The new government came in ignoring the economy. I think there is a posture almost as if the economy is not important and that corruption is the only problem in Nigeria. It believes that if it fixes corruption everything would be fine. It seems to me like ancient economics, a pre-modern approach to managing the economy. Yes, we can deal with corruption, but we must also consider state, industrial and economic policies. The fact that we just did not constitute a government in a modern economy, especially in a time that our country was facing so much volatility in terms of oil prices, Foreign Direct Investment (FDI), jobs and other indices; it is unforgiveable that, for no apparent reason, we choose not to have a cabinet for four months.
People were waiting for the handover to get a sense of whether to retrench staff, whether the economy would improve or; for instance, if the fuel subsidy would be removed or for a new Petroleum Industry Bill (PIB), so that the oil companies can renew investments and for a new industrial policy or the continuation of the auto policy or of the agricultural reforms of the previous government. If someone was waiting and discovers that government does not have a cabinet, not to talk of a policy, he would decide that it was better to let the people go. And that is exactly what has happened.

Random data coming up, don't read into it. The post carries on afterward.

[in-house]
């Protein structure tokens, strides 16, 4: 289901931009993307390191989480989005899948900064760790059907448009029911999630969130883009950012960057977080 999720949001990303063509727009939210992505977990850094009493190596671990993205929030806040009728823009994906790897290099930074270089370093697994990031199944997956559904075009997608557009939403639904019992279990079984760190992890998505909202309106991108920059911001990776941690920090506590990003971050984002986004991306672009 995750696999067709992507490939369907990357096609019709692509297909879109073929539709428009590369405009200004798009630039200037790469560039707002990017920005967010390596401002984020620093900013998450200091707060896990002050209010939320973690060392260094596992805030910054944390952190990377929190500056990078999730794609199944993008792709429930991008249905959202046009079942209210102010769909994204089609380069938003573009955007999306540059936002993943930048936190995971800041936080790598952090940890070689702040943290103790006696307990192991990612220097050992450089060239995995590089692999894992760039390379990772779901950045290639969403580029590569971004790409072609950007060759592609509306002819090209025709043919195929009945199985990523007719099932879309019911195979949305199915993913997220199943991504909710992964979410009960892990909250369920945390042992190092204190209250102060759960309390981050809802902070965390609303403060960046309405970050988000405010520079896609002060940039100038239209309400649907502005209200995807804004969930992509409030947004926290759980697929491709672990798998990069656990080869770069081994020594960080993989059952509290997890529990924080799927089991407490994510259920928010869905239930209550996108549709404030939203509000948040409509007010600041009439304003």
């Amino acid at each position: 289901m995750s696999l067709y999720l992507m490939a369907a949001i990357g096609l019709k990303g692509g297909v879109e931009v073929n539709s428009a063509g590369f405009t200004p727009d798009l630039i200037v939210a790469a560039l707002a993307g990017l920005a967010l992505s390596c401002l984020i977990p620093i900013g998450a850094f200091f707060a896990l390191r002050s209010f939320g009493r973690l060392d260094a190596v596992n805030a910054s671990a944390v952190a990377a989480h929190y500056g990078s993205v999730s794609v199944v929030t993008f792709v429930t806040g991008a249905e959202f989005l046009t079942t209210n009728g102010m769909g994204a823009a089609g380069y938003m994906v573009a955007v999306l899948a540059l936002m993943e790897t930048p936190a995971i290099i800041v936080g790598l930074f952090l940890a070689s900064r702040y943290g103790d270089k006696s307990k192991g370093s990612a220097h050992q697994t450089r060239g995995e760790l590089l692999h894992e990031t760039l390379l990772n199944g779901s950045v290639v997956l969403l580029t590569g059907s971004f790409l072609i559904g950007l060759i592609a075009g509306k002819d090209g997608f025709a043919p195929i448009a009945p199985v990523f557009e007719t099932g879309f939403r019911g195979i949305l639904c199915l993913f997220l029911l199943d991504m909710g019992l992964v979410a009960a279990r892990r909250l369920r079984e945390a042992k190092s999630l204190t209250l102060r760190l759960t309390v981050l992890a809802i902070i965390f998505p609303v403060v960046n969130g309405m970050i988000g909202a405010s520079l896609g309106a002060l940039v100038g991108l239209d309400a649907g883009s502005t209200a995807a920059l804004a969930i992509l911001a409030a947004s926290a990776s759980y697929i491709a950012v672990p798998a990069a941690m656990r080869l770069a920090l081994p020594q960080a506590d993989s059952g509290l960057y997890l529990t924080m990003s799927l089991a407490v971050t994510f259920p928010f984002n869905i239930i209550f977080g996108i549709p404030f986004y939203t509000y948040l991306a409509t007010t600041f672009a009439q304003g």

Banks that think they are a bit top-heavy, have retrenched staff. Oil companies that could no longer wait for the PIB, have done likewise.
Manufacturers, who couldn’t get Dollars to purchase their input, did the same. Hopefully, government would take the issue of a cabinet very seriously and I hope they would meet the promise of September, which is just a few days to go. This has been very costly to the economy in terms of jobs, rise in inflation, and the opportunity cost of FDI that hasn’t come, among others. We have also missed on local investment. Local firms can no longer invest as much as they planned because the elections went very well and everyone was optimistic, but there have been no cabinet ever since.
YUSUF: CBN’s Policies Are Complicating Economic Woes
Muda Yusuf is Director General of the Lagos Chamber of Commerce and Industry (LCCI). In this interview with TEMILOLUWA ADEOYE, he says CBN’s response to the economy is fueling uncertainty.